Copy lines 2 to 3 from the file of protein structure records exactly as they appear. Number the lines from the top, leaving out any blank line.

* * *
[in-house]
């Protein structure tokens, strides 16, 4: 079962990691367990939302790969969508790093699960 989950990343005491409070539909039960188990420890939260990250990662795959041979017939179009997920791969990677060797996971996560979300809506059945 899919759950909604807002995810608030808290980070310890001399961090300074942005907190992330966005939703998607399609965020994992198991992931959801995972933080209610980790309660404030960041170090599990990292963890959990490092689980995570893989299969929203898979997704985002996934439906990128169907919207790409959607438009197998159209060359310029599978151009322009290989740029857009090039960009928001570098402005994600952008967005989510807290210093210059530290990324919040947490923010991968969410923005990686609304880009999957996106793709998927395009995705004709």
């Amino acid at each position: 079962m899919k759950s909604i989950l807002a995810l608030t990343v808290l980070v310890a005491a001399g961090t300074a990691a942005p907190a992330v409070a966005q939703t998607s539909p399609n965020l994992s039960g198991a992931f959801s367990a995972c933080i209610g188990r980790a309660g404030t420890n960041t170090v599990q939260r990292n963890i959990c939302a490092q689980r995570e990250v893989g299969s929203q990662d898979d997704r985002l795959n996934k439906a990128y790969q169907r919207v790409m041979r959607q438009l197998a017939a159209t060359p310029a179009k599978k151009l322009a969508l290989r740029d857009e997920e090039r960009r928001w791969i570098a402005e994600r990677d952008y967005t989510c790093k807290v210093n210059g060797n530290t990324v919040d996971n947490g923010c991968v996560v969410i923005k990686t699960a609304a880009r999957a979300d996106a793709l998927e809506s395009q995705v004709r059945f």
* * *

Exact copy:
């Protein structure tokens, strides 16, 4: 079962990691367990939302790969969508790093699960 989950990343005491409070539909039960188990420890939260990250990662795959041979017939179009997920791969990677060797996971996560979300809506059945 899919759950909604807002995810608030808290980070310890001399961090300074942005907190992330966005939703998607399609965020994992198991992931959801995972933080209610980790309660404030960041170090599990990292963890959990490092689980995570893989299969929203898979997704985002996934439906990128169907919207790409959607438009197998159209060359310029599978151009322009290989740029857009090039960009928001570098402005994600952008967005989510807290210093210059530290990324919040947490923010991968969410923005990686609304880009999957996106793709998927395009995705004709």
């Amino acid at each position: 079962m899919k759950s909604i989950l807002a995810l608030t990343v808290l980070v310890a005491a001399g961090t300074a990691a942005p907190a992330v409070a966005q939703t998607s539909p399609n965020l994992s039960g198991a992931f959801s367990a995972c933080i209610g188990r980790a309660g404030t420890n960041t170090v599990q939260r990292n963890i959990c939302a490092q689980r995570e990250v893989g299969s929203q990662d898979d997704r985002l795959n996934k439906a990128y790969q169907r919207v790409m041979r959607q438009l197998a017939a159209t060359p310029a179009k599978k151009l322009a969508l290989r740029d857009e997920e090039r960009r928001w791969i570098a402005e994600r990677d952008y967005t989510c790093k807290v210093n210059g060797n530290t990324v919040d996971n947490g923010c991968v996560v969410i923005k990686t699960a609304a880009r999957a979300d996106a793709l998927e809506s395009q995705v004709r059945f």